About the 1-Minute Film Competition
The 1-Minute Film Competition is an initiative of Australian Teachers of Media (ATOM). It provides Australian and New Zealand primary and secondary school students with the opportunity to make a 60-second short film or animation, and win fantastic prizes in the process.
The theme for the 2022 competition is ‘Dreams’. (The theme in 2021 was ‘Connection’.)
Prizes for each category will be announced soon!
For more information, read the competition rules here.
Australian Teachers of Media Inc. (ATOM) is an independent, not-for-profit, professional association that has been promoting the study of media and screen literacy for nearly sixty years. Our goal is to empower students, teachers, parents, and film enthusiasts to analyse and better understand the screen products we enjoy.
To achieve this, ATOM publishes two critically acclaimed magazines, Metro and Screen Education. Screen Education focuses on educational articles that support primary and secondary teachers who use screen-based materials in classrooms. The articles provide the background information and the questions for critical class discussion, creating a valuable resource for teachers, parents, and students alike. Metro covers screen production from Australia and the Asia-Pacific region, and publishes longer articles more suited to screen industry professionals, film enthusiasts, and senior secondary and tertiary film and media educators and students.
ATOM is deeply involved in supporting teachers to create better, more engaging lesson plans for the younger generation. We produce in-depth study guides and make them available to download from The Education Shop (free for the first eighteen months). ATOM Study Guides help teachers prepare units of work for their classes on contemporary issues that are relevant to the curriculum. The guides usually cover at least three curriculum areas, depending on the film or program being covered. ATOM has now produced over 1500 study guides, covering all subject areas across all year levels in primary and secondary education.
ATOM also runs state, national and international conferences for media and education professionals, and organises screenings of feature films and documentaries for teachers and lecturers throughout Australia via online bookings. Educators can sign up to ATOM’s email lists here.
ATOM runs the ATOM Awards – open to all screen content producers in Australia and New Zealand – with dozens of categories, including many specifically for primary, secondary and tertiary students. The ATOM Awards have been a staple in the Australian screen industry since 1982.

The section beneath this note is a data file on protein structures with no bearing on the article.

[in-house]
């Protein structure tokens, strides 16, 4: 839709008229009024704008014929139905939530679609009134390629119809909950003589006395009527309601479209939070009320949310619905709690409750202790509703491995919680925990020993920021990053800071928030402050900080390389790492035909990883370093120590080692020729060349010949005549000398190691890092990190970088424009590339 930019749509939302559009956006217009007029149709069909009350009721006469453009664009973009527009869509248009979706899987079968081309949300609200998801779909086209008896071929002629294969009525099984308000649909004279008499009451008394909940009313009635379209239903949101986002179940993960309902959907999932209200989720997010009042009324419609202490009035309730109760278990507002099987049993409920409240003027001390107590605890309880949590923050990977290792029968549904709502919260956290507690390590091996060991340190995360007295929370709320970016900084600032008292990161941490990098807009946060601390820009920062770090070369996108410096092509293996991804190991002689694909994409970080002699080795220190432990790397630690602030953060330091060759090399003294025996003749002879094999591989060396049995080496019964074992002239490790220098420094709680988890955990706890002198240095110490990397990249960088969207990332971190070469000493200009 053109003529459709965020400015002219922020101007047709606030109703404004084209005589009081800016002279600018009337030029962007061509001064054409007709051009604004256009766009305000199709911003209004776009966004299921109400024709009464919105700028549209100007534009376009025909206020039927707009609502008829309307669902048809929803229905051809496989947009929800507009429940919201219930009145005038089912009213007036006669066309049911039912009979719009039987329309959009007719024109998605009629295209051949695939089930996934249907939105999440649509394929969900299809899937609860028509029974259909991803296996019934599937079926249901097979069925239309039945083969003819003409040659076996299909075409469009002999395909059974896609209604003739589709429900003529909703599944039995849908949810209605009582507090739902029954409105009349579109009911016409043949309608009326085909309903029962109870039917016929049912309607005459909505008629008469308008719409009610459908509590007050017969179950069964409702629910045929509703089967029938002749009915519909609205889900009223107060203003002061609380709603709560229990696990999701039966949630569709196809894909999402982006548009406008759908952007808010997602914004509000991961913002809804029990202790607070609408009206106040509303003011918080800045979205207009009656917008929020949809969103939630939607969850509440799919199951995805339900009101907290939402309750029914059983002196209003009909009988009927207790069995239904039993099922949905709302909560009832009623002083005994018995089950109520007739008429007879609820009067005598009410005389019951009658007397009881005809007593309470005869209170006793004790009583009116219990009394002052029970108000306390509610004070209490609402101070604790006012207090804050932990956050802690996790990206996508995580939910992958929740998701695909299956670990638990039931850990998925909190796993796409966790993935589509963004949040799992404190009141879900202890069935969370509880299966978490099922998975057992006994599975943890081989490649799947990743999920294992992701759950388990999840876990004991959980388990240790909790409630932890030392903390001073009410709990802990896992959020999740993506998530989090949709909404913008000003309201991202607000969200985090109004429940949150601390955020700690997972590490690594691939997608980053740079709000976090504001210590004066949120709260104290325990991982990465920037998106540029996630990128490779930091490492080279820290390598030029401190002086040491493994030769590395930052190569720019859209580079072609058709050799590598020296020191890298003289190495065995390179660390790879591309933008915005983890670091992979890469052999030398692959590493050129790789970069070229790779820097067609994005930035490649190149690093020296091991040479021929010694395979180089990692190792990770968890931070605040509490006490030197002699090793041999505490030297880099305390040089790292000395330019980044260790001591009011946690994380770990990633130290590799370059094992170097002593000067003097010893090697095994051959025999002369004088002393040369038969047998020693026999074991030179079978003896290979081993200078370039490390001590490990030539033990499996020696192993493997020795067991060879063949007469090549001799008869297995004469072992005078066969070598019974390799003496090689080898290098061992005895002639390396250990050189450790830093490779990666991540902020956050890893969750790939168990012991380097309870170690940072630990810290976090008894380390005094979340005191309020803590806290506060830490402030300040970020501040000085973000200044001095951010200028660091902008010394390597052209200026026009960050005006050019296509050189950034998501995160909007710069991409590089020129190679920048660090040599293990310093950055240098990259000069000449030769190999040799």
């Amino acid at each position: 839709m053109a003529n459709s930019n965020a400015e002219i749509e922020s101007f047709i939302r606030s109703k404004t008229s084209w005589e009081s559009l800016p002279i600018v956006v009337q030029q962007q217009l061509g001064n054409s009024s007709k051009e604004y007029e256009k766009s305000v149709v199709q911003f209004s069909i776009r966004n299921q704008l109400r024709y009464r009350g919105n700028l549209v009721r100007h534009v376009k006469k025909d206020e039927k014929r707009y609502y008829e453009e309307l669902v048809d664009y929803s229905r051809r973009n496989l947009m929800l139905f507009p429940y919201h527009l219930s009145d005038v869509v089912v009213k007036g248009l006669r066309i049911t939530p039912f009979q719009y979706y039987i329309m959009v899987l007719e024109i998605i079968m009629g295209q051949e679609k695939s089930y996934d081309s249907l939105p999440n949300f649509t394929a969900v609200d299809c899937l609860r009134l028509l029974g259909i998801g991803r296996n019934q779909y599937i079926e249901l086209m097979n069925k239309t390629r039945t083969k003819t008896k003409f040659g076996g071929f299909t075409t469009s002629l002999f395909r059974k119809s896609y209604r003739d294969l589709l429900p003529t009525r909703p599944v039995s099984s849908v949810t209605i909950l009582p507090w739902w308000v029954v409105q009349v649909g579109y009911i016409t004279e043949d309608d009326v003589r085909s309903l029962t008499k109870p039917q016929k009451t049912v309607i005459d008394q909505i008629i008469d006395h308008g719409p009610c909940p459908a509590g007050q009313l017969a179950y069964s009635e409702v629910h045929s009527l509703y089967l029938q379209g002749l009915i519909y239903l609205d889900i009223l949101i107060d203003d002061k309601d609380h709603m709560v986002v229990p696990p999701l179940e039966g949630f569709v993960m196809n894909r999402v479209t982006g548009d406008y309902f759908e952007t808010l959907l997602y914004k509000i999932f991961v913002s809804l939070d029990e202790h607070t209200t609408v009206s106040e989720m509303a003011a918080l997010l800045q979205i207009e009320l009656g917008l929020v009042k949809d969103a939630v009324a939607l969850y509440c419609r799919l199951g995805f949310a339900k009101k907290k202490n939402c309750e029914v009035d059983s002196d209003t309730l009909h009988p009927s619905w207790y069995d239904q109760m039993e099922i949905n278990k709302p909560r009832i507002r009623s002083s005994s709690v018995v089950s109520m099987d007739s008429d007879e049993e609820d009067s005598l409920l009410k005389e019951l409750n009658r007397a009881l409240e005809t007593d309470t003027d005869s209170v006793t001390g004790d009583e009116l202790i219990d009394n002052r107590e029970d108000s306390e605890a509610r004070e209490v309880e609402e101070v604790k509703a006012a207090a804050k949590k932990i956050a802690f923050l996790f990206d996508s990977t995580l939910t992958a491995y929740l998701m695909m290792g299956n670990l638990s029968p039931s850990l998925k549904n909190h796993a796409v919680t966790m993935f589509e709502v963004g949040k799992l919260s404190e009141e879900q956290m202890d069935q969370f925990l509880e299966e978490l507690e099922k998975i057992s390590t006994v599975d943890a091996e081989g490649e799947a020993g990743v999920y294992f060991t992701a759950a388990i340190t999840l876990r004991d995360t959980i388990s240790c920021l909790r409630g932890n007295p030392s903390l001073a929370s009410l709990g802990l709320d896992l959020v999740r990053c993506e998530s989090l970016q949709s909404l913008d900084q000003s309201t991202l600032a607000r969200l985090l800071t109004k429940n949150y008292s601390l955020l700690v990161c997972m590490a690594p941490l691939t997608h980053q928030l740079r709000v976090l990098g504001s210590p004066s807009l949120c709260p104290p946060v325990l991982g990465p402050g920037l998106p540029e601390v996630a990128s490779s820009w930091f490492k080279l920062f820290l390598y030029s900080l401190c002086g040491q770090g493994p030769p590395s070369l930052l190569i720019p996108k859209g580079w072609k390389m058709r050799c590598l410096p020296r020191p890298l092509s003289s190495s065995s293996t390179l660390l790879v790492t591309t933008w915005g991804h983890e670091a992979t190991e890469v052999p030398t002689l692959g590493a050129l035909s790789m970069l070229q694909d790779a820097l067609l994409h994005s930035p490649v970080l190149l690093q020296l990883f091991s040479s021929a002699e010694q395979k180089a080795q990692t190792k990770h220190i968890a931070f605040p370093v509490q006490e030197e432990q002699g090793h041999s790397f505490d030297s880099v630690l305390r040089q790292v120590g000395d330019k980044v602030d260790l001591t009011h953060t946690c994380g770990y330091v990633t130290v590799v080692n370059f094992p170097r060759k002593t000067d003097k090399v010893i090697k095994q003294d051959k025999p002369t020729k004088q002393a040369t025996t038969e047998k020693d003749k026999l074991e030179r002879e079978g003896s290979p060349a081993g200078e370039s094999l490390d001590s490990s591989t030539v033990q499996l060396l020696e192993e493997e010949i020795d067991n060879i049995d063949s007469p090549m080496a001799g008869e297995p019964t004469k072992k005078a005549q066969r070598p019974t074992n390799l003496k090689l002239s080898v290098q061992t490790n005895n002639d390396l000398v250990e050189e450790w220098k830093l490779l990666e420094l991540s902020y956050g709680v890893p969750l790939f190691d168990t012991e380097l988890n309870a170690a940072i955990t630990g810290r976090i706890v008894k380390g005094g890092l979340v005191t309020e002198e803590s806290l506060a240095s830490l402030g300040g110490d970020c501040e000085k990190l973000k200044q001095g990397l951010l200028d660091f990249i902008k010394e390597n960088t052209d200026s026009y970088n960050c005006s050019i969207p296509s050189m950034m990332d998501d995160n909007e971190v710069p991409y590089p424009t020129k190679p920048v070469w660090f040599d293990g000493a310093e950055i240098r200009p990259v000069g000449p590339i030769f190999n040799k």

Notable finalists and winners include:
- Adam Elliot, for Uncle – a finalist for Best Animation in the 1998 ATOM Awards – and Brother, winner of the 2000 ATOM Award for Best Animation. Elliot has gone on to become one of Australia’s best animators, winning the 2004 Academy Award for Best Short Animation.
- Rachel Griffiths, for her directorial debut short film Tulip, finalist at the 1999 ATOM Awards for Best Short Fiction (Open). Tulip also won the OCIC award at the Melbourne International Film Festival, and Griffiths has gone on to win a trove of awards, including a Golden Globe, Screen Actors Guild Awards and AFI Awards.
- Darlene Johnson, for The Redfern Story, winner of the 2015 ATOM Award for Best Documentary – Social & Political Issues. Johnson’s film Gulpilil – One Red Blood was also a finalist in the 2003 ATOM Awards. The latter was also nominated for a Logie and an Australian Film Critics Circle Award, and Johnson has gone on to win several international awards.
- Andrew Lancaster, who received a Special Award to Further Filmmaking Skills at the 1995 ATOM Awards for his short film Universal Appliance Co. Lancaster is now a successful filmmaker with many directing and composing credits under his belt, including feature films, music videos and television commercials.
- Anthony Lucas, for The Mysterious Geographic Explorations of Jasper Morello, winner of the 2005 ATOM Award for Best Animation. Lucas was later nominated for the 2006 Academy Award for Best Short Film, Animated.
Entering ATOM’s competitions will engage students in activities that fit with school curricula, and encourage teambuilding and confidence as students work together producing content. Finalists will have the opportunity to connect with likeminded people – students and professional content creators alike – to learn more about educational and industry opportunities, and may have their work viewed and discussed through the annual National Screenings Tour.